A recent study on weight loss and exercise in women published in JAMA has all of the media outlets buzzing again about exercise and weight loss. It reminds me of the Time article last year. They are both approaching it the wrong way! The authors and researchers just don't get it. Low-intensity exercise doesn't result in a net fat loss. So, doing more of it is futile! Yet, the medical community and government recommend doing more. It is all based on a flawed hypothesis, bad research, ignorant interpretation of this research and thought-less regurgitation by the media. If you want to lose fat and keep it off, go to the people that get results. I have consistently produced outstanding results in a fraction of the time! It is not a scam or starvation. It is a better understanding of the physiology of fat loss! More on that later.
First of all, this study involved no dietary intervention at all. The researchers wanted to see how many minutes of low-moderate intensity exercise middle-age women needed to perform to prevent weight gain without dietary manipulation. Yeah, if you haven't realized it, diet is extremely important for fat loss. The average American female (and male) eats tons of processed, sugar-laden garbage. More than ever, people eat for reasons beyond for just physiological needs. They eat because they are bored, or they are sad, or they are happy, or they are alone, or they are out with friends. It doesn't matter. They have some psychological reason to eat. However, as the saying goes "you can't out-run a donut!"
Not all exercise is created equal. This drives me crazy! The medical community calls all physical activity, exercise. Going for a walk and performing a timed-set of jump pull-ups are as different as night and day (ask my clients). Yet, they are all grouped as exercise. Big mistake. In terms of metabolic demands and fat burned, there is an exponential difference. There is also a dramatic time difference. Two minutes of timed jump pull-ups are equivalent, in my book, to walking 30 minutes.
It is not about Calories In-Calories Out. This is a simplistic application of thermodynamics that gets thrown around (out of context- the human body is not a closed system) but the evidence shows it is flawed. It is more about the control of energy storage and utilization. Which is influenced more so by hormones (that are affected by the type and intensity of exercise) and genes (which are turned on and off by the type and intensity of exercise, epigenetics). Low-intensity exercise has little influence on these factors. In fact, the body may get even more energy-efficient with regular, low-intensity exercise.
Why aren't women encouraged to do heavy resistance training? This is one of the best ways to burn fat, but is never recommended. Get over the myth of bulking up! That is utter nonsense! You will bulk-up by drinking orange juice and eating fat-free muffins, not strength training. The so-called 'experts' never even mention it. They should say "heavy resistance training is one of the best things you can do for your health, strength, and body composition. If you don't know how to do it properly, seek out an experienced trainer to help you lift safely and effectively."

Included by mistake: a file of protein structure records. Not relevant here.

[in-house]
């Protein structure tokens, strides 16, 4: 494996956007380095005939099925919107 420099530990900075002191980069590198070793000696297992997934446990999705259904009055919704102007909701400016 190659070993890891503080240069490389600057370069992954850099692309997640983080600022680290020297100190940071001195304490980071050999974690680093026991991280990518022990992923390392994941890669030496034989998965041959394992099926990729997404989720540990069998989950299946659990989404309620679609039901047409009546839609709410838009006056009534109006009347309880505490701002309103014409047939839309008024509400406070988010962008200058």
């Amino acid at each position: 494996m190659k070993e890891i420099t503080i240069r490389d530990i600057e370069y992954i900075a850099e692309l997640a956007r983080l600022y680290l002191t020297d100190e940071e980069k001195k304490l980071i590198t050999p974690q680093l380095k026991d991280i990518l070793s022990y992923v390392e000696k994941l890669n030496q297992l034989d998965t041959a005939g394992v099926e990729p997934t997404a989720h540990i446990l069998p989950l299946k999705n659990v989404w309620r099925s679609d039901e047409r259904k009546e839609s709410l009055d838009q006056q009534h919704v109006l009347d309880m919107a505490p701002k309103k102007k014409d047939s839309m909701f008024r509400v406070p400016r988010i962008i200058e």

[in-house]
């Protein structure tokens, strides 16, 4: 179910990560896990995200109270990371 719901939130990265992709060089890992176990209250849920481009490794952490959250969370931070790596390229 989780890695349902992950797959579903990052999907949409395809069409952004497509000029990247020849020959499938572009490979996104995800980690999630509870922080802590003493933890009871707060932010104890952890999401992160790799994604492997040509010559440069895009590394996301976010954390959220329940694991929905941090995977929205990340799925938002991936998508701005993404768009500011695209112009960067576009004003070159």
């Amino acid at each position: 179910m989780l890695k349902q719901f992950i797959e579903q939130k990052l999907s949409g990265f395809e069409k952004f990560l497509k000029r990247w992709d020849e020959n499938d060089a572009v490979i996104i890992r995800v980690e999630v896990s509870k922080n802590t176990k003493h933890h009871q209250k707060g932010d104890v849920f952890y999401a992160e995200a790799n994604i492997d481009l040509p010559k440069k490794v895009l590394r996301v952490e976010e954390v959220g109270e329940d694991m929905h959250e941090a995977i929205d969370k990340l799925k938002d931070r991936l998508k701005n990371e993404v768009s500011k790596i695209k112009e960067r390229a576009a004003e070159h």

This research is poorly designed and the data is misinterpretted. This study, like many are simple observational studies. They can show correlation, but shouldn't be extrapulated to show causation. This is how many of the fitness myths start. I don't have access to the full article, but the authors conclude in the abstract:
"Among women consuming a usual diet, physical activity was associated with less weight gain only among women whose BMI was lower than 25. Women successful in maintaining normal weight and gaining fewer than 2.3 kg over 13 years averaged approximately 60 minutes a day of moderate-intensity activity throughout the study."
So, there is a correlation between women with a BMI under 25 and not gaining weight. This seems unfair. The skinny stay skinny, but the fat get fatter! Also, the women who stayed under a BMI of 25 averaged 60 minutes of exercise a day. Quickly, experts are now recommending an hour of exercise a day for females. That is, of course, if your BMI is below 25. If it is higher, just give up! Ugh, correlation does not imply causation. Haven't we learned our lesson?
For all of you females who hear these experts spouting their recommendations and feel like it is a lost cause, I have good news. You don't need to workout seven hours per week. I have helped numerous females significantly improve their body composition with less than two hours of exercise per week (but high-intensity). As I posted before in my post on The Fat-Loss Time Management Hierarchy, some things give you more bang for your buck. Low to moderate-intensity 'cardio' doesn't give you much bang for your buck. In fact, some clients don't do any low-intensity 'cardio', but have seen good results. Sleep, diet, and high-intensity strength training are the keys to transforming your body in an efficient manner. Get off the elliptical trainer and spend your time moving some iron. Read back through my blog on nutrition, it is vital for fat loss. Finally, quit listening to the media for your health and fitness advice. Get your information from someone working "in the trenches" of fat-loss training, who has consistently produced outstanding results.